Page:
A decrease in lung cancer risk after cessation of exposure to arsenic has been observed in some studies [ref: 30,33], possibly indicating a late-stage effect of arsenic [ref: 34,35].
With regard to histological type of lung cancer, a significant, relative excess of adenocarcinomas and a slight excess of oat-cell cancers were seen among smelter workers [ref: 36].
A multiplicative effect of arsenic exposure and smoking was observed among Swedish smelter workers [ref: 37]. A slightly increased risk was also indicated for exposure to sulphur dioxide in this study. Other studies have shown a lesser influence of smoking [ref: 25,33].
Relatively high concentrations of arsenic, as well as of antimony, cadmium, lead and lanthanum, were found in lung tissue of lung cancer cases, whereas the concentrations of selenium were low [ref: 38,39].
An approximately two-fold risk for lung and stomach cancers has been observed among (fine) glass workers with some exposure to arsenic but who were also exposed to other potentially carcinogenic metals and to asbestos. Stomach cancer was especially frequent among glass blowers, suggesting an association with oral contact with contaminated pipes [ref: 40].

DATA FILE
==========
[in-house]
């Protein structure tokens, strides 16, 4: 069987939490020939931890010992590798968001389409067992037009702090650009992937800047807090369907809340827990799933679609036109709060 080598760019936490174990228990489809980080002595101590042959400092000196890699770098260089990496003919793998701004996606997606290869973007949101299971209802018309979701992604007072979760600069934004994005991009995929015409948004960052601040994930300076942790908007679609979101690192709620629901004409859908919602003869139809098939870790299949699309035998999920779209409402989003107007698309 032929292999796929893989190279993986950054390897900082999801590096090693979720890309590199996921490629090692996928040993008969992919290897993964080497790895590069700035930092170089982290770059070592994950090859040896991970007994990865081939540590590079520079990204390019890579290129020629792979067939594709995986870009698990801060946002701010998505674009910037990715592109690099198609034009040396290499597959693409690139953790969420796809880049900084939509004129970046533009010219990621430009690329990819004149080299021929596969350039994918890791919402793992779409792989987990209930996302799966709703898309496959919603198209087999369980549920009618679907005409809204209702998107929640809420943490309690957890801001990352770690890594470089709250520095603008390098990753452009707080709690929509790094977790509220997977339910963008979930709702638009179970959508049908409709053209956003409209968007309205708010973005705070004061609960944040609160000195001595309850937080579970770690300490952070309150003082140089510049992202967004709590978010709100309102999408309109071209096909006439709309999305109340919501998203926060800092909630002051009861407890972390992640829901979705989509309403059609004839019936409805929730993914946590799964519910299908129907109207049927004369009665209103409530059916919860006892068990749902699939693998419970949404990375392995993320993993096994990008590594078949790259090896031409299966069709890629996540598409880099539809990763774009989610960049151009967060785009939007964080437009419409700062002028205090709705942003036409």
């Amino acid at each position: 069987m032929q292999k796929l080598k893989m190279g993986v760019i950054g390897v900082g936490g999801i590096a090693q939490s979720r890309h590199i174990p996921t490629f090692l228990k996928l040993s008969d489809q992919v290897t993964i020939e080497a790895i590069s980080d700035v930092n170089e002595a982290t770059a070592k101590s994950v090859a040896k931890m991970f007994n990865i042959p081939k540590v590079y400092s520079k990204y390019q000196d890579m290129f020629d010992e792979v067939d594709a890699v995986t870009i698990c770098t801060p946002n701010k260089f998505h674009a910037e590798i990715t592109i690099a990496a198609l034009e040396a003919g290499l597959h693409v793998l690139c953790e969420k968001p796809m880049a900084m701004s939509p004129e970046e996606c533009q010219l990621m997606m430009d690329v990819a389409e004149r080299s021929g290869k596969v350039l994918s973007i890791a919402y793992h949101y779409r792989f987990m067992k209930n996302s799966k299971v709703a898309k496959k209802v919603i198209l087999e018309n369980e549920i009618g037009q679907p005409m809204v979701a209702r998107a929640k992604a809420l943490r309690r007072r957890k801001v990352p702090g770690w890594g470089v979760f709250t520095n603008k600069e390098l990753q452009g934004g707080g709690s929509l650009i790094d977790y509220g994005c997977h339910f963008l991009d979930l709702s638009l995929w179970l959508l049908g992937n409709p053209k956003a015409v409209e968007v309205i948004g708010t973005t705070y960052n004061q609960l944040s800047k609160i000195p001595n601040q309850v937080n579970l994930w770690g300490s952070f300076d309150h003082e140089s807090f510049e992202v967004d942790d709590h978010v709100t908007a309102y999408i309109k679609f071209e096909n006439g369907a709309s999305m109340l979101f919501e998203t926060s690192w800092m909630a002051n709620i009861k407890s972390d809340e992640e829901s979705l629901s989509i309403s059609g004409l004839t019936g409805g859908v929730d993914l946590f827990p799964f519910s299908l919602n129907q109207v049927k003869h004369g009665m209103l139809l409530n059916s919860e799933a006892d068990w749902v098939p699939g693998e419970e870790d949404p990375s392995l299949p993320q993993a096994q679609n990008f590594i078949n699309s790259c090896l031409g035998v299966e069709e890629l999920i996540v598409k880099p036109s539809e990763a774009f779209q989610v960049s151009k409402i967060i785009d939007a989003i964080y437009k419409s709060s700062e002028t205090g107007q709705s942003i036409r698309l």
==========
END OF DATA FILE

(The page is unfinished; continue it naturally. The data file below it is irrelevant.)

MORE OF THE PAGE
Some excess of lung cancer was seen among female hat makers exposed to arsenic, but also to mercury [ref: 41].
Additional reports have suggested an increased risk of skin and lung cancers in vineyard workers [ref: 42,43] and have also suggested that ingestion of arsenic in wine byproducts may have contributed to this increase [ref: 42]. One case of lung cancer was reported in an individual involved in the production of lead arsenate and calcium arsenate [ref: 44]; multiple skin keratoses and chronic lymphatic leukaemia were reported in one person involved in the production of copper acetoarsenate [ref: 45].
Three studies of two populations of workers in pesticide production showed an increased risk ratio for lung cancer - up to about 3 - and some excess of malignant neoplasms of the lymphatic and haematopoietic tissues [ref: 1,46]. In a study of liver angiosarcomas, two of 26 cases had been in contact with arsenical pesticides occupationally [ref: 1].